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Babies. Do you find them a challenge to photograph?
They gurgle, spit, vomit, laugh, cry, smack their hands together… They do a whole lotta things that we don’t need to see forever in a photograph!
But in between all that uncontrollable baby-behaviour are those moments that parents see every day and would love to keep alive forever in beautiful photos – the big eyes, cute smiles, tiny fingers, soft skin, and round cheeks – all those wondrous little details that only come with brand new life. Those are the things that connect to a parent’s heart in the moment, they happen and what they long for once their children have grown up.
It’s the reason why, in the whirl-wind madness of baby’s first year, that your friend or family member may call on you to ask you to photograph their beloved treasure.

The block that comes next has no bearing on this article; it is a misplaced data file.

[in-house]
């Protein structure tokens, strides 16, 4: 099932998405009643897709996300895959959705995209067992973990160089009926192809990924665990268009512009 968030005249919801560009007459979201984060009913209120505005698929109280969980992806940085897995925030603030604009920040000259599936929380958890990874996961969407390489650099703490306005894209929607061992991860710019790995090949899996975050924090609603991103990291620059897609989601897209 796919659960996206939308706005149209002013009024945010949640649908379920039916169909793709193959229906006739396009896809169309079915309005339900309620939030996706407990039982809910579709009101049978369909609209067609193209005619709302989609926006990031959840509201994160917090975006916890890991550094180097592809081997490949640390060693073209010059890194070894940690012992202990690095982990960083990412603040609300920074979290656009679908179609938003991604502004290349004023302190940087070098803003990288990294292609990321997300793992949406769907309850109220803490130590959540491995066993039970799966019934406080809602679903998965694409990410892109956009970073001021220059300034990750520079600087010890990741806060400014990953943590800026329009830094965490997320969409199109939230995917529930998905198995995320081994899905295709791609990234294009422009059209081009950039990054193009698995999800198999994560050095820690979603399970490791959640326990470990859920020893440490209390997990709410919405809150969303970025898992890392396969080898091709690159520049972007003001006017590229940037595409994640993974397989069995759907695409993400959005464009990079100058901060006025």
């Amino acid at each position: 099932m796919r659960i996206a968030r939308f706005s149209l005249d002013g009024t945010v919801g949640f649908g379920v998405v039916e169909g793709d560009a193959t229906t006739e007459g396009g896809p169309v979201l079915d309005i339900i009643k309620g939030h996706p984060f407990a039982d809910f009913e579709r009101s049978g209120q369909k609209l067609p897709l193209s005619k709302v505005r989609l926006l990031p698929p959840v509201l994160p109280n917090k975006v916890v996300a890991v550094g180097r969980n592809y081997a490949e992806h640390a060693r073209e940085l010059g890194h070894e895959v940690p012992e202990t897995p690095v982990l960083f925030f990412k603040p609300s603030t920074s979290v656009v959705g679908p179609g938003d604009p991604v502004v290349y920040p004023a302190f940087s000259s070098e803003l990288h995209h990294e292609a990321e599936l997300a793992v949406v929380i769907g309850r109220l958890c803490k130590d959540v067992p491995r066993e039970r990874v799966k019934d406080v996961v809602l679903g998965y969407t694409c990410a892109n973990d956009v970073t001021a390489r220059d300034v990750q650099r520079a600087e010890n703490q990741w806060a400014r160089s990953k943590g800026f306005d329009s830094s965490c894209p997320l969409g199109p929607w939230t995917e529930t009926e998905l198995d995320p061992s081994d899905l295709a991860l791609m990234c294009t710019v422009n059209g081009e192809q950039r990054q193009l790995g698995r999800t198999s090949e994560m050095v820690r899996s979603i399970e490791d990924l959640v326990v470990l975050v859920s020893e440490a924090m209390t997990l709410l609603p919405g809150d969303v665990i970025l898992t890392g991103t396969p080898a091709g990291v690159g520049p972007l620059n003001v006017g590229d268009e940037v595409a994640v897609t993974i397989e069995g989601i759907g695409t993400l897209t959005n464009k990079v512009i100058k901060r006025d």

Maybe on one hand you feel honoured to be asked, but also that dreadful, pit-of-the-stomach feeling – do you worry they expect you to swaddle their baby up Anne Geddes style, and photograph him or her with stunning studio lighting and an elaborate set? Do you feel the pressure to create something amazing in the small window of only a couple of hours that you’ll have with them?
How are you going to maximize on the time you’re given, while baby goes through his sleep-awake-feeding cycle?
How are you going to interrupt that cycle to create something amazing, when the last thing you want to do is disturb the baby, wake him up, move him too much and make him cry? How the heck are you going to do it at all?
Let’s assume you don’t have the studio lighting and equipment to set up in the parent’s home. All you have is you, and your camera, and you’ll work with natural, available lighting. It may sound like it’s not enough, but actually, it’s more than enough if you know how to make do with what you’ve got.